Reader Richard Carmell begins appreciating steam and gas engines alike.
As an old time steam engine man and subscriber to the “Album”, I did not know there was any other engine but steam around until the “G.E.M” came out! Since reading it I have become quite interested in the old time, cantankerous gas engine to the extent I have collected five of them. The nameplates are all intact on all but one engine and most of this particular plate is missing. It is about a hp with Webster oscillating magneto and the only legible printing on the name-plate was FIEL BRUNK – IELD TYPE – #24789 and have never been able to come up with the engine’s name. Since reading the letters of Messrs. Stan Read, T. H. Krueger and Otto Meyer in the January-February issue, I presume my 3 hp was built by the Field-Brundage Company but I cannot make out the same “Sattley, Hummer, or Montgomery Ward”. At least, I am glad to know this much about the engine’s manufacture — thanks to the above gentlemen.
I restored a little 1 hp Economy quite a few years ago which I still have. It was in almost hopeless condition but after restoring many little steam engines, I was not going to let a little old gas engine get me down. The bearings had to be repoured, many parts were gone or broken. The Webster mag was in small bits and pieces so I substituted a timer on the half speed gear and used a model T coil and plug. Also added a tiny plunger pump on the push rod that pumped gas to a little constant level tank (with overflow back to gas tank) on the hopper. Gasoline then flowed by gravity to a float carburetor with throttle. This will not appeal to the purist but this job was just a lark for me, and it runs fine. You can throttle her down so slow I don’t see how it makes it over compression sometimes. I also have a conventional 1 Economy with good mag and gas tank down below.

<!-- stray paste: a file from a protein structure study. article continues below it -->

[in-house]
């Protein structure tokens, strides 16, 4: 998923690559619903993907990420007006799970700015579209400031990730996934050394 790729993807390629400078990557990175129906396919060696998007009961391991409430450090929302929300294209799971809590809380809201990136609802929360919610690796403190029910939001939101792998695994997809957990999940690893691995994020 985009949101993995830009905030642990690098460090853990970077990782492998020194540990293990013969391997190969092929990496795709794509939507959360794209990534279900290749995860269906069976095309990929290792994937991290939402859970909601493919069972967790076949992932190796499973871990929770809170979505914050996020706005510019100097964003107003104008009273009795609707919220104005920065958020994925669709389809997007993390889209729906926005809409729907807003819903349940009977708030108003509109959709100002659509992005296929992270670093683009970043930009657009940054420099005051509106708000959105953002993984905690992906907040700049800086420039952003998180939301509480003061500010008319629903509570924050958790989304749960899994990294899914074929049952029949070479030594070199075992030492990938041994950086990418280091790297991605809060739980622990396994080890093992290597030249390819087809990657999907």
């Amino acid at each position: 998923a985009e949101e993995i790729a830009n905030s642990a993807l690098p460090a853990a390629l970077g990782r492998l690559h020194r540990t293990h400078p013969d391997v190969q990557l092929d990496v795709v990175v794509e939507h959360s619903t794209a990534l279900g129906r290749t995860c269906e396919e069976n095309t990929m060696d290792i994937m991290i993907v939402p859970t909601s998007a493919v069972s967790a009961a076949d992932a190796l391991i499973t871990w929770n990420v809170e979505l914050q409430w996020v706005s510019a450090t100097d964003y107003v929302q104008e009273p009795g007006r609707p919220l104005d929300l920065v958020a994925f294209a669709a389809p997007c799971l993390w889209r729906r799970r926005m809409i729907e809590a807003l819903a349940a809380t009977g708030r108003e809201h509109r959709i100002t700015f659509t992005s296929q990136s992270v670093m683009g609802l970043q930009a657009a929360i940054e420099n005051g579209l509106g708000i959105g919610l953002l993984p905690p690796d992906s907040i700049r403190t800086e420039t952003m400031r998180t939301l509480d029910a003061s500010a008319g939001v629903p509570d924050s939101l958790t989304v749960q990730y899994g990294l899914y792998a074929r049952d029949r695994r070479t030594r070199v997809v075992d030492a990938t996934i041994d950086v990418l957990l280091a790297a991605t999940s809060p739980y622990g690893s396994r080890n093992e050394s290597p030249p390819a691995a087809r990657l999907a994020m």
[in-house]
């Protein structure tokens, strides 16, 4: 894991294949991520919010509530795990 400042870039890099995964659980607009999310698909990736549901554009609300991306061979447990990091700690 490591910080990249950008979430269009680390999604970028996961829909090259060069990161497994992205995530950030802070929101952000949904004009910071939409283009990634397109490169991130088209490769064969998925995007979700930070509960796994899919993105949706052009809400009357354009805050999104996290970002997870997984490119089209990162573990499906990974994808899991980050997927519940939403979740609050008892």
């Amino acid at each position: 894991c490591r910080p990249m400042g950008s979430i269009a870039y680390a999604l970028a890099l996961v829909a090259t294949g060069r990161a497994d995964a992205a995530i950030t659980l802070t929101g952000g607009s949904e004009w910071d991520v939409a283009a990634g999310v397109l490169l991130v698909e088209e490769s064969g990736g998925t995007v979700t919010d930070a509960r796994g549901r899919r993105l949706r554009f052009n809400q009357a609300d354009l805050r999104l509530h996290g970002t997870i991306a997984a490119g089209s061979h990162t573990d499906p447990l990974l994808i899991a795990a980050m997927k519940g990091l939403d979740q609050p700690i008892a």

Which brings up another repair question that surely plagues those who rebuilt these sturdy little engines, and that is the best way to repair a cracked water jack (from freezing). I have a beautiful hp United engine that is in good shape except for such a crack, about 4 inches long on the very bottom of the jacket and into one side of a 1 foot pipe thread hole. Luckily there is no cylinder wall damage. I am wondering if any of the experienced readers have a positive and proven way to safely repair these cracks in cast iron. I have considered the so-called cold welding cast iron rod (but I am not much of a welder). Brazing would probably cause more havoc. Then there is the old cold patch where overlapping studs are tapped into the casting and peened over. Also, I suppose a plate and gasket could be bolted on in some cases and also the old powdered iron cement forced into a v’d out crack. I have been told the modern day epoxy material can be used since there is little pressure on the jacket. I am hoping someone will write in to the magazine (or to me) with a proven solution to this problem.
In closing, I want to say I sure enjoy both magazines. The gas engine bug is catching! Best of luck!